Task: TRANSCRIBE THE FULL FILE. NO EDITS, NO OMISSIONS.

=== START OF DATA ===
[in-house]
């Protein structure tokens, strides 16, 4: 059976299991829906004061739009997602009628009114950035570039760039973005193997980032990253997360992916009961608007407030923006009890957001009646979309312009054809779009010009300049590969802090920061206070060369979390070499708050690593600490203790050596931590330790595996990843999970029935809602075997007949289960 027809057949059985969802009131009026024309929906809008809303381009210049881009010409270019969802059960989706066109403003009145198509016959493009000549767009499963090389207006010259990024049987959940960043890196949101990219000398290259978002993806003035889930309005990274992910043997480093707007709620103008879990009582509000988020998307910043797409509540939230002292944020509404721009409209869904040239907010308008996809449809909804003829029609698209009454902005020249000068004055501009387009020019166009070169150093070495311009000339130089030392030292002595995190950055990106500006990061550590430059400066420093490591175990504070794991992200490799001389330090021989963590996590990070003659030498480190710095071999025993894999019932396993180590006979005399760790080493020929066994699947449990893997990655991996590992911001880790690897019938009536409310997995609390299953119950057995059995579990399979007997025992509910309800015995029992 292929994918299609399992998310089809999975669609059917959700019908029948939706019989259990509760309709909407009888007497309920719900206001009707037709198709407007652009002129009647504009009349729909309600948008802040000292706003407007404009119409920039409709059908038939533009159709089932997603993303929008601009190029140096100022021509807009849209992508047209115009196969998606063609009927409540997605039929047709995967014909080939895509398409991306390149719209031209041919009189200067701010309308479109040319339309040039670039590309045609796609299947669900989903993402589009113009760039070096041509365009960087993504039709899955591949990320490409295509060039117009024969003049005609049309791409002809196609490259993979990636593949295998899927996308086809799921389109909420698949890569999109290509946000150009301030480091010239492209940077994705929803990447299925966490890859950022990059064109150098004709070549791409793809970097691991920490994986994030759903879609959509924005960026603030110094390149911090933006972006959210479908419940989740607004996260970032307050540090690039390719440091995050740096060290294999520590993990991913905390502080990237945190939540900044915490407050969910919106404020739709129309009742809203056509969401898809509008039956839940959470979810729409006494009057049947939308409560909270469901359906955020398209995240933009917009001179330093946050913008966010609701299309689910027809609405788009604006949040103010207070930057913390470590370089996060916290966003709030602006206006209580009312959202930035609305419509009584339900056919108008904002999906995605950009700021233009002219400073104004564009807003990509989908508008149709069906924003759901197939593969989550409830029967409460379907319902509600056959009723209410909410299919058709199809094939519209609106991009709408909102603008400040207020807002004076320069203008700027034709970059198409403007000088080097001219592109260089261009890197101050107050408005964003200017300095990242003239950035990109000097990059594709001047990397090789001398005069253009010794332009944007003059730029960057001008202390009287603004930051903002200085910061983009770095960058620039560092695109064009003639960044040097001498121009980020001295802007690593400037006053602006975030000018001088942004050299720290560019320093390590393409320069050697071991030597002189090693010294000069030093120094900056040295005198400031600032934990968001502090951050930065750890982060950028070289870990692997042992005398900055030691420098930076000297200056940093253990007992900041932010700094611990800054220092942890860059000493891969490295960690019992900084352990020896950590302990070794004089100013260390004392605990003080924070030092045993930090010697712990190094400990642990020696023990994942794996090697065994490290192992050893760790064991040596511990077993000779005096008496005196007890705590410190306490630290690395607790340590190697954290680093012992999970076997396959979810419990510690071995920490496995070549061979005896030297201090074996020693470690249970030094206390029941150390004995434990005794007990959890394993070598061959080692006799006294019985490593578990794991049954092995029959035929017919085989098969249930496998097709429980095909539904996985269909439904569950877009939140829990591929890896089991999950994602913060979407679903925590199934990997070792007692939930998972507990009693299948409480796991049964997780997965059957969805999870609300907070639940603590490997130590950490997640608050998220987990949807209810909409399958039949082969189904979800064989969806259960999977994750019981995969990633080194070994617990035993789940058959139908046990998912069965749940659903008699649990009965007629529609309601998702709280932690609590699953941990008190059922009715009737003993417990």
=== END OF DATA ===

[in-house]
């Protein structure tokens, strides 16, 4: 059976299991829906004061739009997602009628009114950035570039760039973005193997980032990253997360992916009961608007407030923006009890957001009646979309312009054809779009010009300049590969802090920061206070060369979390070499708050690593600490203790050596931590330790595996990843999970029935809602075997007949289960 027809057949059985969802009131009026024309929906809008809303381009210049881009010409270019969802059960989706066109403003009145198509016959493009000549767009499963090389207006010259990024049987959940960043890196949101990219000398290259978002993806003035889930309005990274992910043997480093707007709620103008879990009582509000988020998307910043797409509540939230002292944020509404721009409209869904040239907010308008996809449809909804003829029609698209009454902005020249000068004055501009387009020019166009070169150093070495311009000339130089030392030292002595995190950055990106500006990061550590430059400066420093490591175990504070794991992200490799001389330090021989963590996590990070003659030498480190710095071999025993894999019932396993180590006979005399760790080493020929066994699947449990893997990655991996590992911001880790690897019938009536409310997995609390299953119950057995059995579990399979007997025992509910309800015995029992 292929994918299609399992998310089809999975669609059917959700019908029948939706019989259990509760309709909407009888007497309920719900206001009707037709198709407007652009002129009647504009009349729909309600948008802040000292706003407007404009119409920039409709059908038939533009159709089932997603993303929008601009190029140096100022021509807009849209992508047209115009196969998606063609009927409540997605039929047709995967014909080939895509398409991306390149719209031209041919009189200067701010309308479109040319339309040039670039590309045609796609299947669900989903993402589009113009760039070096041509365009960087993504039709899955591949990320490409295509060039117009024969003049005609049309791409002809196609490259993979990636593949295998899927996308086809799921389109909420698949890569999109290509946000150009301030480091010239492209940077994705929803990447299925966490890859950022990059064109150098004709070549791409793809970097691991920490994986994030759903879609959509924005960026603030110094390149911090933006972006959210479908419940989740607004996260970032307050540090690039390719440091995050740096060290294999520590993990991913905390502080990237945190939540900044915490407050969910919106404020739709129309009742809203056509969401898809509008039956839940959470979810729409006494009057049947939308409560909270469901359906955020398209995240933009917009001179330093946050913008966010609701299309689910027809609405788009604006949040103010207070930057913390470590370089996060916290966003709030602006206006209580009312959202930035609305419509009584339900056919108008904002999906995605950009700021233009002219400073104004564009807003990509989908508008149709069906924003759901197939593969989550409830029967409460379907319902509600056959009723209410909410299919058709199809094939519209609106991009709408909102603008400040207020807002004076320069203008700027034709970059198409403007000088080097001219592109260089261009890197101050107050408005964003200017300095990242003239950035990109000097990059594709001047990397090789001398005069253009010794332009944007003059730029960057001008202390009287603004930051903002200085910061983009770095960058620039560092695109064009003639960044040097001498121009980020001295802007690593400037006053602006975030000018001088942004050299720290560019320093390590393409320069050697071991030597002189090693010294000069030093120094900056040295005198400031600032934990968001502090951050930065750890982060950028070289870990692997042992005398900055030691420098930076000297200056940093253990007992900041932010700094611990800054220092942890860059000493891969490295960690019992900084352990020896950590302990070794004089100013260390004392605990003080924070030092045993930090010697712990190094400990642990020696023990994942794996090697065994490290192992050893760790064991040596511990077993000779005096008496005196007890705590410190306490630290690395607790340590190697954290680093012992999970076997396959979810419990510690071995920490496995070549061979005896030297201090074996020693470690249970030094206390029941150390004995434990005794007990959890394993070598061959080692006799006294019985490593578990794991049954092995029959035929017919085989098969249930496998097709429980095909539904996985269909439904569950877009939140829990591929890896089991999950994602913060979407679903925590199934990997070792007692939930998972507990009693299948409480796991049964997780997965059957969805999870609300907070639940603590490997130590950490997640608050998220987990949807209810909409399958039949082969189904979800064989969806259960999977994750019981995969990633080194070994617990035993789940058959139908046990998912069965749940659903008699649990009965007629529609309601998702709280932690609590699953941990008190059922009715009737003993417990």